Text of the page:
Anyone who spends a lot of time in the kitchen can tell you that, many times, you spend just as much time prepping your food as you do cooking it. If you have the ability to learn a new skill that will make you more efficient and will yield better results in the way your final dish looks and tastes, it’s a worthwhile investment of your time. With that in mind, I signed up for a Sur La Table: Knife Essentials Class.
[pullquote]it’s a very French Kitchen thing to do … [/pullquote] Each store is set up a little differently bu,t generally speaking, the classroom space is separate from the actual store. The classroom has a full kitchen with multiple sinks, stoves, ovens, and cook tops. The main part of classrooms can be set up in different configurations. For the Knife Essentials class (which was recently renamed Learn to Cut Like a Pro), there was a large table with the instructor at the head and students gathered around (see the picture above).
The best part of this class was getting to try the different style knives. If you want to try a new knife, a quality kitchen store will let you hold and maybe even slice something, but it’s hard to know if you’re going to like it. Plunking down $80-$100 on a knife you may hate is kind of a risk, so chances are pretty good that you’ll stay with what you are used to. If you’re like most people, most of your knives are European style like the one pictured below:
I was surprised to find that I actually preferred the other styles of knives. My favorite was the Global style Knife pictured below:
It was made of one piece of solid metal, lightweight, and had excellent balance. However, like most people, I own European style blades. I’m far to OCD to to mix in a knife with a full metal handle with my other knives that have plastic handles. My next favorite knife was a ceramic knife, pictured below:
Ceramic Knives are a completely different animal. To understand why it’s different and to examine the good and bad points of that style of knife, read my Ceramic Knife Review.
Once we went over each of the knives, we went over some basic knife safety, how to hold a knife, and how to position your hands so that you don’t hurt yourself. I’ll admit that it felt awkward and really took about two weeks of me forcing myself to use the technique before I got used to it, but it’s very rare that I accidentally cut myself now that I use the methods they showed us in the class. The teacher showed us the proper way to julienne, slice, dice, and brunoise (finely dice) different foods like celery, carrots, garlic, onions, and peppers. The biggest reason you want to do this is to produce consistently sized pieces. If some of your pieces are big and some are small, when you cook them some will still be raw while others are burnt. The second reason is taste: if you are using something like onions or garlic, producing small, finely diced chunks allows you to control the way the end result tastes. Believe it or not, you want to cut up onions completely differently than you cut up peppers. It has to do with shape and construction of the food. I learned that I was cutting up peppers the hard way. The way she taught us gave better results and drastically reduced the amount of seeds I had to pick out. If you practice with your knife control, you can almost eliminate the seed picking, and that, as they say, is good thing. She also taught us how to work with oddly sized things and cut them into manageable flat chunks that were easier to work with.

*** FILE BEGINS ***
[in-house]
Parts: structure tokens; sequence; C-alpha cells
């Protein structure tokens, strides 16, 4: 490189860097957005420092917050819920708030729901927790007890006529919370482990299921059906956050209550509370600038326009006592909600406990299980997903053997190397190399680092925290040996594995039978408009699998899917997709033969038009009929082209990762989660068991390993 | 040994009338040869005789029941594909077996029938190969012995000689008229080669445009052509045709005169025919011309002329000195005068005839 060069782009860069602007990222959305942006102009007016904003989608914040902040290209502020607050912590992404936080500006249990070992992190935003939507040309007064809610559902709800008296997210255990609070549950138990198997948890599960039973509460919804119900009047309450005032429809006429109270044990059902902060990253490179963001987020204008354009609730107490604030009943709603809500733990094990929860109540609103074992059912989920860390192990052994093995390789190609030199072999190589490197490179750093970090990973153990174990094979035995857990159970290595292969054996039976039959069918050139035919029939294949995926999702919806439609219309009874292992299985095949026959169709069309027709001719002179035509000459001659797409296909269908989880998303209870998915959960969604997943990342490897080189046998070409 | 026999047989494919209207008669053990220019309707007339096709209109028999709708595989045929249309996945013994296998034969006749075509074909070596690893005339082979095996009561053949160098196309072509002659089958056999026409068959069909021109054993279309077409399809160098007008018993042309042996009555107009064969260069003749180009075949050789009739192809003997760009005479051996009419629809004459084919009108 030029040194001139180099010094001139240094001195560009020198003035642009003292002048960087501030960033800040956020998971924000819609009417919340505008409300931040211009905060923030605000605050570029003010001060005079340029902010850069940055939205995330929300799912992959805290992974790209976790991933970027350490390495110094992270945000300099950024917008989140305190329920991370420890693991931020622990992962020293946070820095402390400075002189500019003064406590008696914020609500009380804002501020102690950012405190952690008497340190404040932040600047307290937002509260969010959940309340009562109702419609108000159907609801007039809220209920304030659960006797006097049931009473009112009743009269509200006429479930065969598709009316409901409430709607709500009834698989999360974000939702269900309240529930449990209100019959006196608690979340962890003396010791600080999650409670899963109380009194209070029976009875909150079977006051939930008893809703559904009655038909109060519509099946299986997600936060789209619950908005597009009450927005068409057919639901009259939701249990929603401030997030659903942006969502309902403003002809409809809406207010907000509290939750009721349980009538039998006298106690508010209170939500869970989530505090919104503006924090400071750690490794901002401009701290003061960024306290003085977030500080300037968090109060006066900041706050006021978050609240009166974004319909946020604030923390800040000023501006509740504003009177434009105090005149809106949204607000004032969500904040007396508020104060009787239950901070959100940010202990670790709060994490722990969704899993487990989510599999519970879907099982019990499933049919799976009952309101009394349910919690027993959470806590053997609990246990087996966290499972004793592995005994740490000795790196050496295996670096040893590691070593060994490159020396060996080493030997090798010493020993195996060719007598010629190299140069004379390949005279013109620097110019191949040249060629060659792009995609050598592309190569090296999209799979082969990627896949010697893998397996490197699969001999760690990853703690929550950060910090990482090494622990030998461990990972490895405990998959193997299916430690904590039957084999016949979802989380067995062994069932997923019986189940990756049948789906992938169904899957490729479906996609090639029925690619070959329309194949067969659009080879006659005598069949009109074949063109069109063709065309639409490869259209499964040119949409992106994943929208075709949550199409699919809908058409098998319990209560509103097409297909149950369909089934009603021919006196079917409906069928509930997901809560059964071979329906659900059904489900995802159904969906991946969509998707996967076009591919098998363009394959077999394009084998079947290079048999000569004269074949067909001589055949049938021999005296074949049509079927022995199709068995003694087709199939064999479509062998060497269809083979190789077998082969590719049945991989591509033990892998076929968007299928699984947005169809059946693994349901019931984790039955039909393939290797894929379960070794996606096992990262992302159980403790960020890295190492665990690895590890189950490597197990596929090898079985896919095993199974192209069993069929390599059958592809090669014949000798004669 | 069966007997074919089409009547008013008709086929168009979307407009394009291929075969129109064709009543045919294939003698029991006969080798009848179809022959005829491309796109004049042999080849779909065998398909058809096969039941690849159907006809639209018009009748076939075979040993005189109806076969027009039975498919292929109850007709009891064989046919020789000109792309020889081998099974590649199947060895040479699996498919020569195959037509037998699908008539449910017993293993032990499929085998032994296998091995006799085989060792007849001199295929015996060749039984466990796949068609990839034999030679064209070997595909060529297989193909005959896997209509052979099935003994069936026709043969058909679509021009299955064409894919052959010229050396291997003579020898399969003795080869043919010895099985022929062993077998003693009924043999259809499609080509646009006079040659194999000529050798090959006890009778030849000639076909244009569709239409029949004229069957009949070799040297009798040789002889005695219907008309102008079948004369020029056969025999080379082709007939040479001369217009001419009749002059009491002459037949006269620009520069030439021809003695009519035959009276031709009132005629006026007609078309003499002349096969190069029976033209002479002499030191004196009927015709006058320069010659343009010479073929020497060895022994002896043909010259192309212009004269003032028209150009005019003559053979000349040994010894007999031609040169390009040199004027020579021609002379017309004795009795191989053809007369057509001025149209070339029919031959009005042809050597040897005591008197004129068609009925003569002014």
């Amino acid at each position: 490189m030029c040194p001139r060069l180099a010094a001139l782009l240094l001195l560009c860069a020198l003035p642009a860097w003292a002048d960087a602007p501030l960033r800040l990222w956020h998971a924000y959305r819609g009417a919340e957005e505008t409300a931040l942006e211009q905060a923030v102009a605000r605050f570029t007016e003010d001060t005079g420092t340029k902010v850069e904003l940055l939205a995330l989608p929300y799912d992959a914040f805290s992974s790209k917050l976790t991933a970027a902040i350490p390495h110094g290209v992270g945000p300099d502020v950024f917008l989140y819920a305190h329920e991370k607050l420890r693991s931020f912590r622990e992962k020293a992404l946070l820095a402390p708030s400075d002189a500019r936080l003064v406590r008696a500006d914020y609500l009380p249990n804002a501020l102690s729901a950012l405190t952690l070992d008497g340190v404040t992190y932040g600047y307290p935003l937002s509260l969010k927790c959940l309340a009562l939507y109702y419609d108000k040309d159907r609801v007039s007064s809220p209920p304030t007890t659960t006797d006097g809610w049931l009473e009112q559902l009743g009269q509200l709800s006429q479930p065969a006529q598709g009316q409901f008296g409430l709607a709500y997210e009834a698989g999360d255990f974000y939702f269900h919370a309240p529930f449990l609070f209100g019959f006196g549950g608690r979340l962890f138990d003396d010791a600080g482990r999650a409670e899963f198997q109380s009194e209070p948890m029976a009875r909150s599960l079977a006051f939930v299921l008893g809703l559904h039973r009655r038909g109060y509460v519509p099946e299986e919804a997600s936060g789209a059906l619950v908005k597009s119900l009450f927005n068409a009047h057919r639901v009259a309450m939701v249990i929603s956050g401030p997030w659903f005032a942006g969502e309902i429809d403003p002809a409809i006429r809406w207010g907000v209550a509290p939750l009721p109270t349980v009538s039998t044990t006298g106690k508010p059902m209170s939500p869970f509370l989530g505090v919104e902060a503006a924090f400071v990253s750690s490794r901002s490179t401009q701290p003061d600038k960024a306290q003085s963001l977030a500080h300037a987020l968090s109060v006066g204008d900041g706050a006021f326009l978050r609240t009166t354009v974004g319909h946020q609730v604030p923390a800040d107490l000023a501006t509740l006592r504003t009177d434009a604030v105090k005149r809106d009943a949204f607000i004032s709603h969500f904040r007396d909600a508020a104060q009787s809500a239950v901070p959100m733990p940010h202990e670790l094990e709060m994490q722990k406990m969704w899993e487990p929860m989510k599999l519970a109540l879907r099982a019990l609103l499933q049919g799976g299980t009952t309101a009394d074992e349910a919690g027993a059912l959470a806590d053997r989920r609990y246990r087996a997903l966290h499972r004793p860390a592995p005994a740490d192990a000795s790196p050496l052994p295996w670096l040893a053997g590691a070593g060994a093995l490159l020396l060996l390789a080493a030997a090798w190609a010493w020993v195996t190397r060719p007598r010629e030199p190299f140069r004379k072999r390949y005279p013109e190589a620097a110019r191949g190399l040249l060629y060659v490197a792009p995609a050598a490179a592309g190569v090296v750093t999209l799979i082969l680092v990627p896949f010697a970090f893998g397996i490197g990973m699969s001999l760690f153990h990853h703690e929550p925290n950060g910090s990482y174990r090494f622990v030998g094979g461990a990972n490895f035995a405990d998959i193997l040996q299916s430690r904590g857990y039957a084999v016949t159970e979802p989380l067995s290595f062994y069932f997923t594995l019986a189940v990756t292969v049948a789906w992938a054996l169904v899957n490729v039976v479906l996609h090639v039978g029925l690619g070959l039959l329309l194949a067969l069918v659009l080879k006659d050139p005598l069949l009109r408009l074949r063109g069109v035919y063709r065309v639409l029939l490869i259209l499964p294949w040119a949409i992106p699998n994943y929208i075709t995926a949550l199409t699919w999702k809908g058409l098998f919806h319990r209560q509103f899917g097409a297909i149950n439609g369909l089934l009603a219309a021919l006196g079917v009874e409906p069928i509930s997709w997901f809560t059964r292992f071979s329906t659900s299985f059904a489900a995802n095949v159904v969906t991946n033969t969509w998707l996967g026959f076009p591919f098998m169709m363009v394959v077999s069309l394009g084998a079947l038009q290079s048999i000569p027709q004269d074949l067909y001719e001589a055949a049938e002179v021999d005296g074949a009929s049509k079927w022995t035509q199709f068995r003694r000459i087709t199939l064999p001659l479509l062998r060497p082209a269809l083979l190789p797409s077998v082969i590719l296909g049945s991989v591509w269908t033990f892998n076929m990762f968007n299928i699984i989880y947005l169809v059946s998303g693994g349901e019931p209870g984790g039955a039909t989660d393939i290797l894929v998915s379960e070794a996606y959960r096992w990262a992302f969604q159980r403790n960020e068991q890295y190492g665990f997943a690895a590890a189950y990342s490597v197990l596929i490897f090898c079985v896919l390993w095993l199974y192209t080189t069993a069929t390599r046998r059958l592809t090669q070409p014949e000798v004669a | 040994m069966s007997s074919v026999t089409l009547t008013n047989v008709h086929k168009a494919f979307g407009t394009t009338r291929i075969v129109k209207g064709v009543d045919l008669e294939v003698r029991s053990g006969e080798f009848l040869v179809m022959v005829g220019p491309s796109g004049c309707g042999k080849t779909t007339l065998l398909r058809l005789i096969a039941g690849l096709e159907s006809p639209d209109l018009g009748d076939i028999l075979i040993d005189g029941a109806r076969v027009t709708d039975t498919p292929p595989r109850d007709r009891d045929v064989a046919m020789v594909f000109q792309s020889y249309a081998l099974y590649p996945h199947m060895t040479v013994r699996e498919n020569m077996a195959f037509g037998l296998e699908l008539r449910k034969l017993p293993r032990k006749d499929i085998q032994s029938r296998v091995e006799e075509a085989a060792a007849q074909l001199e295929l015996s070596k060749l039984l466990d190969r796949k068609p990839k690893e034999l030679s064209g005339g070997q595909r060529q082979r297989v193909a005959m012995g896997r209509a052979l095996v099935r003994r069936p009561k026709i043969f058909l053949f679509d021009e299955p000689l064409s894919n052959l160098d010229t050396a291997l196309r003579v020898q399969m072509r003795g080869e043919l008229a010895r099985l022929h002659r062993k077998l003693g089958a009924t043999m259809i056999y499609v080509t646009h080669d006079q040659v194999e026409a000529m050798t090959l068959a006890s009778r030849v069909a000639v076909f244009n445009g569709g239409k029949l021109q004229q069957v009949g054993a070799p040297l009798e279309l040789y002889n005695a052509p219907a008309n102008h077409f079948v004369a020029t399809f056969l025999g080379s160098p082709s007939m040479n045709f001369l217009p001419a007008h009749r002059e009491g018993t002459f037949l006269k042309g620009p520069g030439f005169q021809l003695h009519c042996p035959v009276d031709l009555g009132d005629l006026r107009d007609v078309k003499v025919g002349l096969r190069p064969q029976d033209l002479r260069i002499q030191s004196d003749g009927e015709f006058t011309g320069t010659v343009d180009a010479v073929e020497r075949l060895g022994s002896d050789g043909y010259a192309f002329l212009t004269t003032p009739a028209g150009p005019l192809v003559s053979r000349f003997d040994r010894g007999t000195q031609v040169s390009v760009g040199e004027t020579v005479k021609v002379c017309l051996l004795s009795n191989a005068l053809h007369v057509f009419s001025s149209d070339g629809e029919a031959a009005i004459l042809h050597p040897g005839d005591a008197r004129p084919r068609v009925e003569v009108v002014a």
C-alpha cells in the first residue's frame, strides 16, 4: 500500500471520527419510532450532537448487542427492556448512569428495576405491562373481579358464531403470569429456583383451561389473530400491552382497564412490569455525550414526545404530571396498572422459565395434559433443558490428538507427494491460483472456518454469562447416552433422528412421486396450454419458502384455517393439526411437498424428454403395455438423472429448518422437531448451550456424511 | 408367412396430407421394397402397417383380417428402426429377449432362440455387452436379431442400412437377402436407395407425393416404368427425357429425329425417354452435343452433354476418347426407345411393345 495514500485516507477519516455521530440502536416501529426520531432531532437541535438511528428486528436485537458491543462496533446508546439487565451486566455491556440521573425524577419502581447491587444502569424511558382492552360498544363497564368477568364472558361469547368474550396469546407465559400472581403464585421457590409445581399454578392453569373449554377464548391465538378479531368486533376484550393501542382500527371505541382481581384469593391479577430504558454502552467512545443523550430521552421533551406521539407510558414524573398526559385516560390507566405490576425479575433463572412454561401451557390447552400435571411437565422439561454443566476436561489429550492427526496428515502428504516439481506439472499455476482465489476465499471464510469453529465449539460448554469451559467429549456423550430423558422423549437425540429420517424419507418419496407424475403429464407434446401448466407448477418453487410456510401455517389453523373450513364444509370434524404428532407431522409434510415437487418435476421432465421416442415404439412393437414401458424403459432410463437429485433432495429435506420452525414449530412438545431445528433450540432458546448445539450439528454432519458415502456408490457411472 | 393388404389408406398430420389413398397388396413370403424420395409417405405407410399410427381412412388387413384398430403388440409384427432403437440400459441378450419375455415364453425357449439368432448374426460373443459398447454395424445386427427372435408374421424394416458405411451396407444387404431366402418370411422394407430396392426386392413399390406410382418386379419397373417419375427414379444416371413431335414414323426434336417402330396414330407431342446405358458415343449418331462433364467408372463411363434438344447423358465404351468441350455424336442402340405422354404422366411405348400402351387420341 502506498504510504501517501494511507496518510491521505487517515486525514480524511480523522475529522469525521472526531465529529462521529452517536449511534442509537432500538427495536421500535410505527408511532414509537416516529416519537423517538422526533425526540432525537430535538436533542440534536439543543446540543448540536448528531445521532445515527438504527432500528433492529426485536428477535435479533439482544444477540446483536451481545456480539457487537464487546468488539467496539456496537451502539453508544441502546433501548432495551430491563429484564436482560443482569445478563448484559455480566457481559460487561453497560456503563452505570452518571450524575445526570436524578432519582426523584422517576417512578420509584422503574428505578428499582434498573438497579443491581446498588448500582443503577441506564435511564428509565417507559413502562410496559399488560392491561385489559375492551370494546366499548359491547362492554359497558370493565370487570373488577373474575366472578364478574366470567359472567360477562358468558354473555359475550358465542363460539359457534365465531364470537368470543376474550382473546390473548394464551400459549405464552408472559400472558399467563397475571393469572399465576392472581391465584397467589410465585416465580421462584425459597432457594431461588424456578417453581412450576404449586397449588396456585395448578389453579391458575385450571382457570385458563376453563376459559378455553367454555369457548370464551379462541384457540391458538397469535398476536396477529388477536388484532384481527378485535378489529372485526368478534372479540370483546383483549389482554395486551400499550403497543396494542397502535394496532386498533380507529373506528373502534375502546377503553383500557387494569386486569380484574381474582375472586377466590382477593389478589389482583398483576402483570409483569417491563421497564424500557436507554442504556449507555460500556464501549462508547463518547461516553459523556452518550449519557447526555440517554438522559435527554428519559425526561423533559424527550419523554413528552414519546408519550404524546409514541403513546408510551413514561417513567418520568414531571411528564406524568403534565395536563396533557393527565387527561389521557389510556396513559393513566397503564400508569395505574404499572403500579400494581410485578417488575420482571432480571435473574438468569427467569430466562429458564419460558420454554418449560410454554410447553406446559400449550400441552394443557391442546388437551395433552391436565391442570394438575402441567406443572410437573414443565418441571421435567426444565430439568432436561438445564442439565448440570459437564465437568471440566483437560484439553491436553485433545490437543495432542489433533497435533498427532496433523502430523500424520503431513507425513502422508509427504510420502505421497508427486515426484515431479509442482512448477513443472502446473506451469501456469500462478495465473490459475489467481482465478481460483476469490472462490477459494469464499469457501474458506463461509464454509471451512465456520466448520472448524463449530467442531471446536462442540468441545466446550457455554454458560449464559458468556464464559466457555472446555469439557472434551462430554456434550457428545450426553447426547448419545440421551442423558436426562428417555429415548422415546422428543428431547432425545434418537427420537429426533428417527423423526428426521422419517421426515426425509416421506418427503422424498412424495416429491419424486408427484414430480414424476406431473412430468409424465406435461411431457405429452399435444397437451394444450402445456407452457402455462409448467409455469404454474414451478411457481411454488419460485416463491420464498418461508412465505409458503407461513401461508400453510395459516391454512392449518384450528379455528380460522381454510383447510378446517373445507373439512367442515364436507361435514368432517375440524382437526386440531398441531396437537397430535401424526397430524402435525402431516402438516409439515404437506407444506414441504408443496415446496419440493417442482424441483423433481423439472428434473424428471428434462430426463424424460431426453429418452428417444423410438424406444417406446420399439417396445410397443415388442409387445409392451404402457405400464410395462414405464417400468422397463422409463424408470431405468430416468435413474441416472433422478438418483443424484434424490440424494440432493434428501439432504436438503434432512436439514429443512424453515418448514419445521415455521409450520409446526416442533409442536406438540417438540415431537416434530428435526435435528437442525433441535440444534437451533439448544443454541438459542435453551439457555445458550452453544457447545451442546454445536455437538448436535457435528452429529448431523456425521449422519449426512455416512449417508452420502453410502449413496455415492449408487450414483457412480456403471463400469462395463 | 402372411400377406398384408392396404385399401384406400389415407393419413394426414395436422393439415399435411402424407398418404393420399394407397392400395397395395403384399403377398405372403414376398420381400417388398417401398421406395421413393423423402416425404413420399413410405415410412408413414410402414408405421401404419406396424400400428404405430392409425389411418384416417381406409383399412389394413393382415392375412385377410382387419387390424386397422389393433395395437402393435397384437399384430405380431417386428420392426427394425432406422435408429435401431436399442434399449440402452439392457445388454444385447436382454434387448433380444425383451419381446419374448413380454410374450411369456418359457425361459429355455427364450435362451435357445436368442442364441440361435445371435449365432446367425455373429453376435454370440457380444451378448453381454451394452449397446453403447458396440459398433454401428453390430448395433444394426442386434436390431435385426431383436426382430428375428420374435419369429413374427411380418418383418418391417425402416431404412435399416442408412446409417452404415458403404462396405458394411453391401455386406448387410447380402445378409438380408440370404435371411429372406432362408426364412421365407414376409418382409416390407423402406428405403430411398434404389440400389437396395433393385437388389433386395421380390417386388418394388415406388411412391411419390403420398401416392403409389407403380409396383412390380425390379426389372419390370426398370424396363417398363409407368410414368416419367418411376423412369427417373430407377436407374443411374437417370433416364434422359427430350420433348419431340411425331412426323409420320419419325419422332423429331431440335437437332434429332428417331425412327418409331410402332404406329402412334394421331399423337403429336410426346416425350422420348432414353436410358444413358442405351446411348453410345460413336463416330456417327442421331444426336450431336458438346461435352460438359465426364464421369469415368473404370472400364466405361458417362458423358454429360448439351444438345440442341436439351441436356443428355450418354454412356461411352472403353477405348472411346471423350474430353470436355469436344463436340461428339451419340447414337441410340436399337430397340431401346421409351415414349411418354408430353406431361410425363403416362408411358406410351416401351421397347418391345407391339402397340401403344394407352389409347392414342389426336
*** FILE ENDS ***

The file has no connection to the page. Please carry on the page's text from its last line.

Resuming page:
During the class, we cut up lots of vegetables. One of the other tips was to set up a waste bowl for all of the parts we wouldn’t be using, like stems, roots, peelings, etc. You can fill the bowl and only make one trip to the garbage pail when you are done instead of running back and forth from the garbage, which slows your process. Another tip was how to use the less desirable pieces to make stock. If you are going to julienne a pepper (cutting it into strips), you are only going to want to use the flat sides of the pepper. You won’t want the curvy, lumpy tops and bottoms. Instead of throwing away those lumpy parts, you can have a small tupperware or other sealable container where you can keep those coarsely chopped pieces. You can use them later when you are making stock. It’s a very French Kitchen thing to do! When we were cutting up all of the vegetables in class, they gave us the option to take them home, or they saved them and used them to make stock, so there wasn’t a lot of waste.
She also spent time going over knife care and cleaning (please keep your good knives out of the dishwasher). She also taught us how to use a honing steel and some different knife sharpeners. We also talked a bit about cutting board selection, materials, use, and care.
All in all, the class lasted about 2 hours, was well put together, easy to follow, and gave a lot of tips. My only real complaint is there isn’t an advanced or follow up class with some of the more advanced things like carving up a turkey/roast or maybe doing decorative garnishes. All in all, I enjoyed the class, learned a lot, and recommend it as something that anyone interested in cooking should definitely take.
As a bonus, they give you a 10% of coupon that is good for a week, which is perfect if you want to pick up that new knife, steel, or cutting board.
Sur La Table – Learn to Cut Like a Pro Class Review
A 2 hour class where you will learn better knife skills, how to do more efficient and consistent kitchen prep work with your knife.
- A well put together class, with lots of tips and instruction, that will almost certainly make you much more efficient in the kitchen.
- Reasonable price.
- No follow up or advanced class.